With the shift toward younger people, some hospitals are seeing a smaller share of their COVID-19 patients needing intensive care treatment such as breathing machines.

“They are sick enough to be hospitalized, but they’re not quite as sick,” said Dr. Rob Phillips, chief physician executive of Houston Methodist Hospital. He said he still finds the trend disturbing because young people “definitely interact with their parents and grandparents,” who could be next.

In one Florida hospital system, nearly half the COVID-19 patients were on ventilators during April compared with less than 3 per cent now, said Dr. Sunil Desai, president of the Orlando Health hospital system.

Some of the young people who have fallen ill describe stretches of extreme pain and fatigue.

“My chest and my body hurt. Almost like I’d gotten in a car accident,” said Emily Ellington, 25, of suburban Austin, Texas, who tested positive about six weeks after the state began reopening.

In Florida, where many restaurants and bars reopened in early May, 32-year-old Kristen Kowall of Clearwater dined out with her fiancé in early June. Like others in the restaurant, she didn’t wear a mask. She tested positive over the weekend.

“I just feel really groggy and tired. It hurts to walk. Especially my ankles and knees, it feels like my bones are going to fall apart,” she said. “I definitely would advise people from going out. It’s not worth it.”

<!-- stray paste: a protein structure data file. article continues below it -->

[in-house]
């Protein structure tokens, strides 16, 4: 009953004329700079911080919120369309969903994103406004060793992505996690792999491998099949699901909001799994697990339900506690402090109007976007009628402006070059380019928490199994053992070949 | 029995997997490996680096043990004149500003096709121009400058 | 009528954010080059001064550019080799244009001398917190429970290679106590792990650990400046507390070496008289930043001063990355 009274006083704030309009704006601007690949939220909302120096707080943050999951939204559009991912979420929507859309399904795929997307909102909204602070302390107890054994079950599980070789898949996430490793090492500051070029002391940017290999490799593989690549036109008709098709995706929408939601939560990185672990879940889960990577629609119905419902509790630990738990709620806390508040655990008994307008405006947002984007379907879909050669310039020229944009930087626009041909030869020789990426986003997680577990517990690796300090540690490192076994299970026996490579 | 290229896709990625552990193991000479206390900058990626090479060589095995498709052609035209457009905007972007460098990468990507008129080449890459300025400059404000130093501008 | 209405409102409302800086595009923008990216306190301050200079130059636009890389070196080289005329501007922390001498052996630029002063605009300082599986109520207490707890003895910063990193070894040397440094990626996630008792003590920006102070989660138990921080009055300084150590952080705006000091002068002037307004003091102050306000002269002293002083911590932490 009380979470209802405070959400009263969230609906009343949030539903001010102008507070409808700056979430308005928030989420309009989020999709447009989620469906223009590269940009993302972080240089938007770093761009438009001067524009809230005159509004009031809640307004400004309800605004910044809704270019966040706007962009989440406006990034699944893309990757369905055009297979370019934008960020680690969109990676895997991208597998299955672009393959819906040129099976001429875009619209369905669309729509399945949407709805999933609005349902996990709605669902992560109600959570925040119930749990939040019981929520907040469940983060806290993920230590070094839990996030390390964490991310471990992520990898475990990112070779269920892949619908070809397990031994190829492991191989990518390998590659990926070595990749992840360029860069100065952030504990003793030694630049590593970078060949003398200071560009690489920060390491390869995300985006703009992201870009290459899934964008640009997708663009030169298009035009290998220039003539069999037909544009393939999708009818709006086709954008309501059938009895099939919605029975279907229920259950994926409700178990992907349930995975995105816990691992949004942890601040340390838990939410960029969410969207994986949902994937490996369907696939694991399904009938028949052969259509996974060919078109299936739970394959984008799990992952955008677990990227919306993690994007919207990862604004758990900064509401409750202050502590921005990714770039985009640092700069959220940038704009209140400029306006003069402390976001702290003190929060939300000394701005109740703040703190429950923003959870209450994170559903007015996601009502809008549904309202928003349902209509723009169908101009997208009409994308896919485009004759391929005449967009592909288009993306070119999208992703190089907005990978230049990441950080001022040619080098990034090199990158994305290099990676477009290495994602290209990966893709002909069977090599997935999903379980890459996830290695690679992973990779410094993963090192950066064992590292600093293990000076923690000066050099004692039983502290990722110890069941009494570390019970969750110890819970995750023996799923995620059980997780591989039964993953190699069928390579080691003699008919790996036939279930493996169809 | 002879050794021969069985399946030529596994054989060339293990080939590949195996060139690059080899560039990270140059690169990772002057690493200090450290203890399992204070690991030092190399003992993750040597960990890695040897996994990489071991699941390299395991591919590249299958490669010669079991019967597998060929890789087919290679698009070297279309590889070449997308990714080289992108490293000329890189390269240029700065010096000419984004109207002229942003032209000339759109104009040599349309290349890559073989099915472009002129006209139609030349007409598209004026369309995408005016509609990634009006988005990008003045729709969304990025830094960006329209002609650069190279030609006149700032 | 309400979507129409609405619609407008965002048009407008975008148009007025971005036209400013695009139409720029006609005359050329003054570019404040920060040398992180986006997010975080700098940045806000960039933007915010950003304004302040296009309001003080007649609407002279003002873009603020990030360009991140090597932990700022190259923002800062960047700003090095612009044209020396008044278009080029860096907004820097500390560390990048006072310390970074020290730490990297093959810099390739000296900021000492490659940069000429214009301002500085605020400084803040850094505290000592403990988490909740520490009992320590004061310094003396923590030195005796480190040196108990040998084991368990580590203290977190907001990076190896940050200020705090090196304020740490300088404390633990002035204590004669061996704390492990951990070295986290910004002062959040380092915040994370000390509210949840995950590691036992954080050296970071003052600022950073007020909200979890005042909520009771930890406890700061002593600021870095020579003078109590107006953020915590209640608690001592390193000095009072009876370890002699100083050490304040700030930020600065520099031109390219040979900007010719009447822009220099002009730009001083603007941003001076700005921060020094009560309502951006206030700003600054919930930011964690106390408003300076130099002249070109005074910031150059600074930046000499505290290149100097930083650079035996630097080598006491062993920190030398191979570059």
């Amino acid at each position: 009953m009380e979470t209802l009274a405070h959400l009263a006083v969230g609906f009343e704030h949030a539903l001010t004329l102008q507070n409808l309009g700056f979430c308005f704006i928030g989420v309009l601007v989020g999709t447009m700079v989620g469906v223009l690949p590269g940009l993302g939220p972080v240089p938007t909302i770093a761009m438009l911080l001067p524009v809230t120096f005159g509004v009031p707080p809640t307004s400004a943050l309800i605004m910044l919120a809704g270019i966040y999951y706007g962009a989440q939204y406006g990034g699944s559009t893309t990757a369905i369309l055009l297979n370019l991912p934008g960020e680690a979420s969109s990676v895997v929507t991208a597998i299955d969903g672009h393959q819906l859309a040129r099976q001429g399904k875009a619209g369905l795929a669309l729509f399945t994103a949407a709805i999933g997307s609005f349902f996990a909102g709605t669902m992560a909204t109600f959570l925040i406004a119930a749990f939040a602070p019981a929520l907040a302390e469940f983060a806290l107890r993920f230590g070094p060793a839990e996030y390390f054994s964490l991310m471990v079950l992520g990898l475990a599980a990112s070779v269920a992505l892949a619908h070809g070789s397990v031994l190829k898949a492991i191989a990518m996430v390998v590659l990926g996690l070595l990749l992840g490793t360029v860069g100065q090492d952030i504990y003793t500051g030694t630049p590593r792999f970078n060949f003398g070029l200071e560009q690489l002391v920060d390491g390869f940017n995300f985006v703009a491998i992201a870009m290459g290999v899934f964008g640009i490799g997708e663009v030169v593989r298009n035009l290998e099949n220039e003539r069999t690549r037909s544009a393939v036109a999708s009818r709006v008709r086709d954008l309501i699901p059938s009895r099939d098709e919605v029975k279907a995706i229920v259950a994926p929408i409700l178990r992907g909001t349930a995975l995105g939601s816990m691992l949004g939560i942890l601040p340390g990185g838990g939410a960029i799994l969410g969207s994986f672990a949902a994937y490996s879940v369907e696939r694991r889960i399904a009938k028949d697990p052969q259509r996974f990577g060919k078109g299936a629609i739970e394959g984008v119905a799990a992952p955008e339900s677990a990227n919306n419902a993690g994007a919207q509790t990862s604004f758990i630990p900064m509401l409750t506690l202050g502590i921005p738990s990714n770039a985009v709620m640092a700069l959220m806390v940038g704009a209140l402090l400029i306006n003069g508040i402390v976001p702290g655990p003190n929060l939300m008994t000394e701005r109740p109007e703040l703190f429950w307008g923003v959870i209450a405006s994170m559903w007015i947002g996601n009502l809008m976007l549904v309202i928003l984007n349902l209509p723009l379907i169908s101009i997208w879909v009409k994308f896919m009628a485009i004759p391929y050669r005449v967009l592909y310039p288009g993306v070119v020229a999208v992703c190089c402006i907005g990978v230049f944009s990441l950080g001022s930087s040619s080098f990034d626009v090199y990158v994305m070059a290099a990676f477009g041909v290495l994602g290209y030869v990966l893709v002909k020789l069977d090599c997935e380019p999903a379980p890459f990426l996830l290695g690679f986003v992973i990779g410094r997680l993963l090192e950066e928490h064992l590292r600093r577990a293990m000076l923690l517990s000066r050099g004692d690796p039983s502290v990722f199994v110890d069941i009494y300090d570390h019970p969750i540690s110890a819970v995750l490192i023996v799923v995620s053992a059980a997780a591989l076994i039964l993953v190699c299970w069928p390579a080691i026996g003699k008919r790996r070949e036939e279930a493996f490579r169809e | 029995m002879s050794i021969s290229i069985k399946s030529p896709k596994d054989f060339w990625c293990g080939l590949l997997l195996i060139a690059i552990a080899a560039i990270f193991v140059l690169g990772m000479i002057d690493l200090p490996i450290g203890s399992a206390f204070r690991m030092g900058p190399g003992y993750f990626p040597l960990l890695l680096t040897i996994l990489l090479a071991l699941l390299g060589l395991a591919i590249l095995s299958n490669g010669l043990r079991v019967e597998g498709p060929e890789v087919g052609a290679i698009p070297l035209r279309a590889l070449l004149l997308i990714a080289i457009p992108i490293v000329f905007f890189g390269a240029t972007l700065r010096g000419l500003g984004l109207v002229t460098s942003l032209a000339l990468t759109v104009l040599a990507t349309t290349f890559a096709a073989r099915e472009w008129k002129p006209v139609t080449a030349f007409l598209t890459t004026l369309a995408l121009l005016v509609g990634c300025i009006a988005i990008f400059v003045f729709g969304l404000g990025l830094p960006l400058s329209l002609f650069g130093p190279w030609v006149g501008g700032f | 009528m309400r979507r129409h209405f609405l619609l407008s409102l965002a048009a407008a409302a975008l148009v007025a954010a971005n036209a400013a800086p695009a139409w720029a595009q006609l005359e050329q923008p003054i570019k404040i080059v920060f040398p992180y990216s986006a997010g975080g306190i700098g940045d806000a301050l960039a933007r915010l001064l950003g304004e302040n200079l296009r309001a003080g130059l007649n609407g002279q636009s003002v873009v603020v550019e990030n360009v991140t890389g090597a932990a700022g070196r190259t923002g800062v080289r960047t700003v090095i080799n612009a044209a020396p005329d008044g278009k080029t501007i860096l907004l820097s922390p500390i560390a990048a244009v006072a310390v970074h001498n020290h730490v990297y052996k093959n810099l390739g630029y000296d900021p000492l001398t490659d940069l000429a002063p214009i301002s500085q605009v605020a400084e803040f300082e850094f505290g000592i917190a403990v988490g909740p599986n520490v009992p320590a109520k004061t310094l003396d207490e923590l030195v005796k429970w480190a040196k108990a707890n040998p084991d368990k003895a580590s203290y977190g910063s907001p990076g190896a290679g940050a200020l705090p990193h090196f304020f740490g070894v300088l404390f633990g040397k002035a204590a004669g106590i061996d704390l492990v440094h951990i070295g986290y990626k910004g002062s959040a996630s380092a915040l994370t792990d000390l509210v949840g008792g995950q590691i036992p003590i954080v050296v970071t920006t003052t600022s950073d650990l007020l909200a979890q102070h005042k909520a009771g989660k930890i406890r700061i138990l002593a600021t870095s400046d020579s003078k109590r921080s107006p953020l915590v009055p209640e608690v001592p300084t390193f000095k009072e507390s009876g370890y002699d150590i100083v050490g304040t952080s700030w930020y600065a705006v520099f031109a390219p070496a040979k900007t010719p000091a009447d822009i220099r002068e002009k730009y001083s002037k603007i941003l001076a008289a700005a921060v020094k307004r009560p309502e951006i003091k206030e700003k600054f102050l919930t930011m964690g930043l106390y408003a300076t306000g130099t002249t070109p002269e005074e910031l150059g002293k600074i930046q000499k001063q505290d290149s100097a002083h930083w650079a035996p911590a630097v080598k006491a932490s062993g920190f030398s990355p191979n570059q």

The increase among young adults may not all be due to reopenings and could also reflect wider testing that has reached younger, less sick people. Yet since May, younger adults have had a higher share of tests come back positive than their older counterparts.

In late March and April, that wasn’t the case — the highest positive rates were in people over 65. For the past month, roughly 7 per cent of tests done on 18-to-49-year-olds nationwide have come back positive. That is about 2 percentage points above older groups of adults.

Amid the surge, some Florida cities and counties are requiring people to wear masks before entering businesses. An Orlando bar popular with University of Central Florida students had its liquor license suspended after more than 40 people who went there upon its reopening tested positive.

Florida Gov. Ron DeSantis warned other bars they could lose their licenses if they don't follow social distancing guidelines.

“If you go in, and it’s Dance Party USA, dancing up to the rafters ... there’s no tolerance for that,” he said.

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AP journalists Meghan Hoyer in Washington, Sean Murphy in Oklahoma City, Mike Schneider in Orlando, Florida, and David Pitt in Des Moines, Iowa, contributed to this report. Johnson reported from Washington state.

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The Associated Press Health and Science Department receives support from the Howard Hughes Medical Institute’s Department of Science Education. The AP is solely responsible for all content.

Carla K. Johnson And Tamara Lush, The Associated Press